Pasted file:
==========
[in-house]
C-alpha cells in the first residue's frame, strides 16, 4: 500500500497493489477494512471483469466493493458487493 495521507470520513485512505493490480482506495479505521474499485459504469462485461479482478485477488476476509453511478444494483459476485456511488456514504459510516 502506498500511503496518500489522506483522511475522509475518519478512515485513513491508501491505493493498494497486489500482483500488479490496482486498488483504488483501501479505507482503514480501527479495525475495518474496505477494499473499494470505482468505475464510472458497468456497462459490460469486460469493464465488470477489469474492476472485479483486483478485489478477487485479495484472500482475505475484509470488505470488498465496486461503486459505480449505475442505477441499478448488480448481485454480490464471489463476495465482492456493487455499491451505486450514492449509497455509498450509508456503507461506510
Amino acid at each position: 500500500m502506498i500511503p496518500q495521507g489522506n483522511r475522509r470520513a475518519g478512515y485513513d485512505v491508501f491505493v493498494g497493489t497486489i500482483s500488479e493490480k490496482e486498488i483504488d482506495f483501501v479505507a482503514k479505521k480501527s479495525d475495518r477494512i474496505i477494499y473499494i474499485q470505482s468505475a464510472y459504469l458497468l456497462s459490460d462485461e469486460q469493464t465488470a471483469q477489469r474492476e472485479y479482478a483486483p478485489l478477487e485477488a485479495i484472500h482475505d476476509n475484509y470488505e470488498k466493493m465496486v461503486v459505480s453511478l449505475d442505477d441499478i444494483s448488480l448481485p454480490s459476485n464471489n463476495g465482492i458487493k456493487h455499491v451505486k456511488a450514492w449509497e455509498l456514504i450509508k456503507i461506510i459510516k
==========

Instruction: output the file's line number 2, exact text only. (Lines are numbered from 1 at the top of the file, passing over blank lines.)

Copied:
C-alpha cells in the first residue's frame, strides 16, 4: 500500500497493489477494512471483469466493493458487493 495521507470520513485512505493490480482506495479505521474499485459504469462485461479482478485477488476476509453511478444494483459476485456511488456514504459510516 502506498500511503496518500489522506483522511475522509475518519478512515485513513491508501491505493493498494497486489500482483500488479490496482486498488483504488483501501479505507482503514480501527479495525475495518474496505477494499473499494470505482468505475464510472458497468456497462459490460469486460469493464465488470477489469474492476472485479483486483478485489478477487485479495484472500482475505475484509470488505470488498465496486461503486459505480449505475442505477441499478448488480448481485454480490464471489463476495465482492456493487455499491451505486450514492449509497455509498450509508456503507461506510